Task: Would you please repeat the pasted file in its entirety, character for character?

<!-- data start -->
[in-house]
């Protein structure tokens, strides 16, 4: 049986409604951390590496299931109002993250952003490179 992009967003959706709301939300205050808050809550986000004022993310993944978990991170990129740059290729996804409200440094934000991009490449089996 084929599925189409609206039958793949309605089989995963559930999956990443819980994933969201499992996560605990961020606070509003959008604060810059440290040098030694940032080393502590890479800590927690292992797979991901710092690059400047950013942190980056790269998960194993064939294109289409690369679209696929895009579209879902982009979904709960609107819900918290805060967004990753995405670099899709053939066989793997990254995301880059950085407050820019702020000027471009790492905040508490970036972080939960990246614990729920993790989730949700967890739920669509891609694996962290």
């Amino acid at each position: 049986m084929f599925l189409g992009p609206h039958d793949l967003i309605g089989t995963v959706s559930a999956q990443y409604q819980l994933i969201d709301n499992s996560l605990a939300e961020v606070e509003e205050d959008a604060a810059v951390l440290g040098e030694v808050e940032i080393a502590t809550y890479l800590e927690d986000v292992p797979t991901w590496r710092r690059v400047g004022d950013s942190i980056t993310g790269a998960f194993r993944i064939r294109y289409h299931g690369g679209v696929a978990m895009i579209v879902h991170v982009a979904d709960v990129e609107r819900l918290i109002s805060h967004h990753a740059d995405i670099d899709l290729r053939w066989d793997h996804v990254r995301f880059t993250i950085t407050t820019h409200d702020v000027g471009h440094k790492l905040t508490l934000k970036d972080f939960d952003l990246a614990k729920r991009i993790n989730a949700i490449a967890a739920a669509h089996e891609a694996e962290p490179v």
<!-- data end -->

[in-house]
């Protein structure tokens, strides 16, 4: 049986409604951390590496299931109002993250952003490179 992009967003959706709301939300205050808050809550986000004022993310993944978990991170990129740059290729996804409200440094934000991009490449089996 084929599925189409609206039958793949309605089989995963559930999956990443819980994933969201499992996560605990961020606070509003959008604060810059440290040098030694940032080393502590890479800590927690292992797979991901710092690059400047950013942190980056790269998960194993064939294109289409690369679209696929895009579209879902982009979904709960609107819900918290805060967004990753995405670099899709053939066989793997990254995301880059950085407050820019702020000027471009790492905040508490970036972080939960990246614990729920993790989730949700967890739920669509891609694996962290």
């Amino acid at each position: 049986m084929f599925l189409g992009p609206h039958d793949l967003i309605g089989t995963v959706s559930a999956q990443y409604q819980l994933i969201d709301n499992s996560l605990a939300e961020v606070e509003e205050d959008a604060a810059v951390l440290g040098e030694v808050e940032i080393a502590t809550y890479l800590e927690d986000v292992p797979t991901w590496r710092r690059v400047g004022d950013s942190i980056t993310g790269a998960f194993r993944i064939r294109y289409h299931g690369g679209v696929a978990m895009i579209v879902h991170v982009a979904d709960v990129e609107r819900l918290i109002s805060h967004h990753a740059d995405i670099d899709l290729r053939w066989d793997h996804v990254r995301f880059t993250i950085t407050t820019h409200d702020v000027g471009h440094k790492l905040t508490l934000k970036d972080f939960d952003l990246a614990k729920r991009i993790n989730a949700i490449a967890a739920a669509h089996e891609a694996e962290p490179v």